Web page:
One-third of pregnancy-related mortality occurs after delivery. Lack of insurance can impose a crucial financial barrier to post-delivery care. In all states, low-income pregnant women — those with incomes below 133 percent of the federal poverty level, though most states have higher thresholds than 133 percent — are eligible for Medicaid, which finances over 40 percent of births nationally.
But a couple of months after delivery, new mothers can lose coverage, particularly in states that haven’t expanded the program. Among states that had not expanded Medicaid as of June 2018, the median threshold for eligibility for Medicaid as a parent was 43 percent of the federal poverty level. Texas and Alabama had the least generous parental Medicaid coverage, at 17 percent and 18 percent. Women of color are more likely than white women to be covered by Medicaid, so are more likely to be affected by postpartum eligibility changes.
Before the Affordable Care Act’s coverage expansion, 55 percent of women enrolled in Medicaid at the time of delivery experienced at least one month without insurance during the six months after delivery. Nowadays there is a big post-delivery coverage difference depending on which state people live in. States that did not expand Medicaid have three times the postpartum uninsured rate of states that have expanded the program (22 percent vs. 7 percent).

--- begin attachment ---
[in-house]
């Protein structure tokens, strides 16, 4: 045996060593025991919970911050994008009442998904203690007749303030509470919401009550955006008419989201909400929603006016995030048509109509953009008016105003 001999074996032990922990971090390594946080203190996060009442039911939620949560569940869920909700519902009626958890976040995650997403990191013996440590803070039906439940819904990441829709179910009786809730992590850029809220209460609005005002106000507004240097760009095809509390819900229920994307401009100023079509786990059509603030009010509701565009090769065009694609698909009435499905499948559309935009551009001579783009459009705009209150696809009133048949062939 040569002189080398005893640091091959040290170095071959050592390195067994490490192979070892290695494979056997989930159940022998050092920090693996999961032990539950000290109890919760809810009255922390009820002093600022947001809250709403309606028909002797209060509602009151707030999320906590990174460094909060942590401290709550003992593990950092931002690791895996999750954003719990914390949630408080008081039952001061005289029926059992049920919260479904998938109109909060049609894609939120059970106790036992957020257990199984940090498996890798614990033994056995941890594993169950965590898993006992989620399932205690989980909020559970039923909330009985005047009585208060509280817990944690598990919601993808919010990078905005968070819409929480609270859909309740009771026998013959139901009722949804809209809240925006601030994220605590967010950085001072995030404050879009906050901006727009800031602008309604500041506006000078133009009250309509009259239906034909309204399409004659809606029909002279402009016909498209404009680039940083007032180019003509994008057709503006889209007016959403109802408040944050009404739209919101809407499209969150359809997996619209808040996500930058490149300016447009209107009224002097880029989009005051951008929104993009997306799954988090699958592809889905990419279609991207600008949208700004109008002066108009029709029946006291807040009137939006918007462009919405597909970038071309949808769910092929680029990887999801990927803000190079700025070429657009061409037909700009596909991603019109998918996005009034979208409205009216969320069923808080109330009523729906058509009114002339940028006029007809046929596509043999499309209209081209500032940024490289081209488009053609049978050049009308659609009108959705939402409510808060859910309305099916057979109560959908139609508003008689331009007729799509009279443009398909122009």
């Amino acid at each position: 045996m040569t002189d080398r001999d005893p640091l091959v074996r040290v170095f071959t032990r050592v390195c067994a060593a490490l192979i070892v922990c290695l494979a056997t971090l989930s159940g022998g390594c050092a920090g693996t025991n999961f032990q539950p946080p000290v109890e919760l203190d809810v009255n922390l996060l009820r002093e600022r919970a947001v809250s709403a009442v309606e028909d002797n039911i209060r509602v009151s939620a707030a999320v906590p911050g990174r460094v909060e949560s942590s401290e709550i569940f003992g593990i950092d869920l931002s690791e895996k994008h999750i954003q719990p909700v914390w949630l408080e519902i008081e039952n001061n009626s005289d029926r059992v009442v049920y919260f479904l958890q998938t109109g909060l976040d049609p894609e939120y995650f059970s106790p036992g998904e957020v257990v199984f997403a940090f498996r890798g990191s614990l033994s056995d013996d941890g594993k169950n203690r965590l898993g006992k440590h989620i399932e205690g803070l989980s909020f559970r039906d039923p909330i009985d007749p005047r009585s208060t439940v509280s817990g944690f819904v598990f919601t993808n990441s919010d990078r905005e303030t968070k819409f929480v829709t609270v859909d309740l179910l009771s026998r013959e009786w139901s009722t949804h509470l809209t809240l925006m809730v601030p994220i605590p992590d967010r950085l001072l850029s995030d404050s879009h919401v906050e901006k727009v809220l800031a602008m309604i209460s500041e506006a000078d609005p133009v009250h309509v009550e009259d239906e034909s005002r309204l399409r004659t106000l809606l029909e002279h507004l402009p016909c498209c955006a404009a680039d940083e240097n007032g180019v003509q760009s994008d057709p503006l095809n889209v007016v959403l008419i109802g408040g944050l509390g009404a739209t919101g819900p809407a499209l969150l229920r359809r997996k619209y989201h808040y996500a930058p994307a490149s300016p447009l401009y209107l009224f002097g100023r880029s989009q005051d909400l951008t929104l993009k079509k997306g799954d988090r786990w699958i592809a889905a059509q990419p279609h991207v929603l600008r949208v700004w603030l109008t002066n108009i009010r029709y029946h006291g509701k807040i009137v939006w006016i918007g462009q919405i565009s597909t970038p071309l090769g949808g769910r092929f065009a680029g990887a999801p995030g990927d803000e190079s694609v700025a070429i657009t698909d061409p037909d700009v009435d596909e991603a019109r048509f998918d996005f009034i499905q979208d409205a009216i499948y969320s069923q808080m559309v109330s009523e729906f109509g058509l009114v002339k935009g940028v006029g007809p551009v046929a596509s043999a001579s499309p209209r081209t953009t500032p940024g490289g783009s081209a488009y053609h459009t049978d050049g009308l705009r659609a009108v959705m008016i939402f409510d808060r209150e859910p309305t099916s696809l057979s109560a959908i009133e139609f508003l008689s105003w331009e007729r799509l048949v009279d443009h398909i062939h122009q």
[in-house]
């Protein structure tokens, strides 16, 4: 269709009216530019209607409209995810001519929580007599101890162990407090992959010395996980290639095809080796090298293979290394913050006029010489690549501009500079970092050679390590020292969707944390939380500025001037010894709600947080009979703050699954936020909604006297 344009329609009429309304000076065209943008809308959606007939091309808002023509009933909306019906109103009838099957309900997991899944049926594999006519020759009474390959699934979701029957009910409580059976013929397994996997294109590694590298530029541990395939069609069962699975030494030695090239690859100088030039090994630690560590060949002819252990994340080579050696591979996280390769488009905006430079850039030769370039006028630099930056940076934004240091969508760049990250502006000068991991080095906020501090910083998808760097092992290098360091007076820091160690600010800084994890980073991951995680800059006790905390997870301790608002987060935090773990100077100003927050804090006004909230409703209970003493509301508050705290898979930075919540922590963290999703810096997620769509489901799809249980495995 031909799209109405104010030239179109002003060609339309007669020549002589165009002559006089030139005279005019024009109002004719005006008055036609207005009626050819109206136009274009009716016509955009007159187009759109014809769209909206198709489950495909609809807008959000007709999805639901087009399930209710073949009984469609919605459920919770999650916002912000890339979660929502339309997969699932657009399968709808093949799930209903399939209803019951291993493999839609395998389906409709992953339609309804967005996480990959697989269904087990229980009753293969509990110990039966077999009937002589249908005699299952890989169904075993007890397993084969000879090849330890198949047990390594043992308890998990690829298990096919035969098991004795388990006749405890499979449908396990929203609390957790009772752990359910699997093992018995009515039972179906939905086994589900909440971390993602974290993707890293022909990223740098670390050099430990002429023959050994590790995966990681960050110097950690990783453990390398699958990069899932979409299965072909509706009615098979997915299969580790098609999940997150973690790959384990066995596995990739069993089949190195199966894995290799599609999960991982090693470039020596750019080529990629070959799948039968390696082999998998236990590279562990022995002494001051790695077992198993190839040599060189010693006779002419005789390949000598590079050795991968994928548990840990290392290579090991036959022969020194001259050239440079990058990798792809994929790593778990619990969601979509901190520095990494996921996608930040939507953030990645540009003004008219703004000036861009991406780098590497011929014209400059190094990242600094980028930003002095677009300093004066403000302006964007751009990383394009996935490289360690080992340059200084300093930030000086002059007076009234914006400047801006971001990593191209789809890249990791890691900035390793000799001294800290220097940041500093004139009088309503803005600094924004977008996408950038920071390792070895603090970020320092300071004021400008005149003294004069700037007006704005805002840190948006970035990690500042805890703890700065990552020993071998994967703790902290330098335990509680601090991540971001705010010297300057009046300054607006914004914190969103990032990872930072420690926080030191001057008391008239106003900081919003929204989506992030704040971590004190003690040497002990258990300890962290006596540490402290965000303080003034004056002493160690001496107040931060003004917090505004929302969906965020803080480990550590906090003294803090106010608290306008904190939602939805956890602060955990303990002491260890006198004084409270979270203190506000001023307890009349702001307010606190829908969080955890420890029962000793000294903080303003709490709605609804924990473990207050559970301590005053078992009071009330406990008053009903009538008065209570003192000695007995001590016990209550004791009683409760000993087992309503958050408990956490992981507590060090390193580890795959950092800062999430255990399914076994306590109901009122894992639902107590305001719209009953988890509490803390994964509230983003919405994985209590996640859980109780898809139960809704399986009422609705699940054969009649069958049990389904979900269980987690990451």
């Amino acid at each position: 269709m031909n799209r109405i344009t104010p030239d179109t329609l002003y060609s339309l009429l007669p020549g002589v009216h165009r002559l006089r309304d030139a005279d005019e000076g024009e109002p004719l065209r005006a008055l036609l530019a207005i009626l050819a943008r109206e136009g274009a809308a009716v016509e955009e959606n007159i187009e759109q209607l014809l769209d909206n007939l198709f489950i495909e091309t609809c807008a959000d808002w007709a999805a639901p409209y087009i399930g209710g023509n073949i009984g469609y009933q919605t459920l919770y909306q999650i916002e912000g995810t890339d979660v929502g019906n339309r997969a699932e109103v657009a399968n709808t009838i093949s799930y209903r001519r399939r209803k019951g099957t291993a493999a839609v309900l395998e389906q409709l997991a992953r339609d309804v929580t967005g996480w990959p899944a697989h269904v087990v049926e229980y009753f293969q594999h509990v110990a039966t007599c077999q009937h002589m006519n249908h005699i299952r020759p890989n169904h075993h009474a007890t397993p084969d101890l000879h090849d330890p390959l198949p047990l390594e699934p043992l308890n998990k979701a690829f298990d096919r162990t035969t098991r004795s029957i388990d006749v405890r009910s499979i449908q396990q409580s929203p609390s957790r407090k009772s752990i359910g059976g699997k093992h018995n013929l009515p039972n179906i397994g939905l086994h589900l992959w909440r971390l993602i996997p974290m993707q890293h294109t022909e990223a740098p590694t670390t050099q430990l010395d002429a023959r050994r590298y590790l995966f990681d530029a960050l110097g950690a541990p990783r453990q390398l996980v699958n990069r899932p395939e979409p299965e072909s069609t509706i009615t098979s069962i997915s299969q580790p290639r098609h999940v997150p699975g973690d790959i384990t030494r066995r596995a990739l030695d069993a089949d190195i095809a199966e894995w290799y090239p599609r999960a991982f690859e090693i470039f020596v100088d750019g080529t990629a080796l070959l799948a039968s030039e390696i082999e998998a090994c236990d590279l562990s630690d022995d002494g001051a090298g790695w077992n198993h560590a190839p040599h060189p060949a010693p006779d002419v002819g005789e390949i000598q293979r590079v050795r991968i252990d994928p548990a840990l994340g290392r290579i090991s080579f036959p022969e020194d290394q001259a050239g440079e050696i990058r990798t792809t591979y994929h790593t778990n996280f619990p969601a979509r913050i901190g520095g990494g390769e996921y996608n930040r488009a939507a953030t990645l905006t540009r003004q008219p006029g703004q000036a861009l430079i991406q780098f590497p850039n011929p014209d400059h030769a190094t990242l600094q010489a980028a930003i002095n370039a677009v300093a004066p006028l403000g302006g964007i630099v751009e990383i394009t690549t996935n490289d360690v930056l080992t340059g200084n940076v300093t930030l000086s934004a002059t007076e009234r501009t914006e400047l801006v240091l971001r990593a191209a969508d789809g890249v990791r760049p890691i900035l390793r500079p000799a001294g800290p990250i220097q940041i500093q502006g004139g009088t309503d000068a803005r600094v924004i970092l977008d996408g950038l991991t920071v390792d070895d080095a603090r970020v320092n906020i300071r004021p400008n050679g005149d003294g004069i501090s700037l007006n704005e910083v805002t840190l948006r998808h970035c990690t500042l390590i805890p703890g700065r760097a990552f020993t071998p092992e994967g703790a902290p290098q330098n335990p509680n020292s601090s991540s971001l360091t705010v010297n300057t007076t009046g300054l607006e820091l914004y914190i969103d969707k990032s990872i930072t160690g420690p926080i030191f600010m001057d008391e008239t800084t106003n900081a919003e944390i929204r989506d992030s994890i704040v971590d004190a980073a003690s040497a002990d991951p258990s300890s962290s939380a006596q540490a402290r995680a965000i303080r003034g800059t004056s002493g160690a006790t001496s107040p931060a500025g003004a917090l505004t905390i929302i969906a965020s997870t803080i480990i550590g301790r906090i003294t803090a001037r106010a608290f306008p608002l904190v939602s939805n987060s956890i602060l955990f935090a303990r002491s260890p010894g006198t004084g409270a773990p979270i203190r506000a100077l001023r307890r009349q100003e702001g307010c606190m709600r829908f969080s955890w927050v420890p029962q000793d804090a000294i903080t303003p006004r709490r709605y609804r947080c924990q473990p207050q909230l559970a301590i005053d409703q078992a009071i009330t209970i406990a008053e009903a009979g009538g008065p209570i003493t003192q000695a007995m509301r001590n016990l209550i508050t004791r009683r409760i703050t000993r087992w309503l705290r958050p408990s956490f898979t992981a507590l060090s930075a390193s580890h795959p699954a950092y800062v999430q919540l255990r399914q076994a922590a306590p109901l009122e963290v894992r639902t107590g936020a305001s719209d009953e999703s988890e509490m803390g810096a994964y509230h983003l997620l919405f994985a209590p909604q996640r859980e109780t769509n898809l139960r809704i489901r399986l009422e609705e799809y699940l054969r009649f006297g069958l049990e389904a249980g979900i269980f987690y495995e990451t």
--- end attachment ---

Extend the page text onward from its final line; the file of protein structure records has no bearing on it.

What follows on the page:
“Medicaid has a positive impact on the health of low-income women, but for many, eligibility is limited to pregnancy and the immediate postpartum period,” said Sarah Gordon, an assistant professor at the Boston University School of Public Health who studies Medicaid policy. “The program could be even more powerful in alleviating racial disparities if coverage was longer-term.”
In a study this year in Health Affairs, she and colleagues documented a connection between postpartum Medicaid coverage and care. The study found that in Colorado, which expanded Medicaid in 2014, mothers retained Medicaid coverage for longer and used more postpartum outpatient care compared with mothers in Utah, which did not expand Medicaid until after the study was conducted. Other work shows that expanded Medicaid is associated with a drop in infant mortality rates, echoing findings from earlier Medicaid expansions for pregnant women.
Coverage and care after delivery aren’t the only ways to reduce maternal and infant mortality. Coverage and care before pregnancy and during the prenatal period certainly matter, too, as does the kind of care received during delivery. For example, a systematic review found that continuous, personal support during delivery can improve maternal and infant outcomes, including reducing the likelihood of a cesarean delivery.
Though the statistics may not be perfect, America’s maternal mortality rate is higher than it need be and disproportionately so for Black Americans and those in rural areas. The evidence suggests that targeted public health investments and policy changes like expanding Medicaid coverage could help.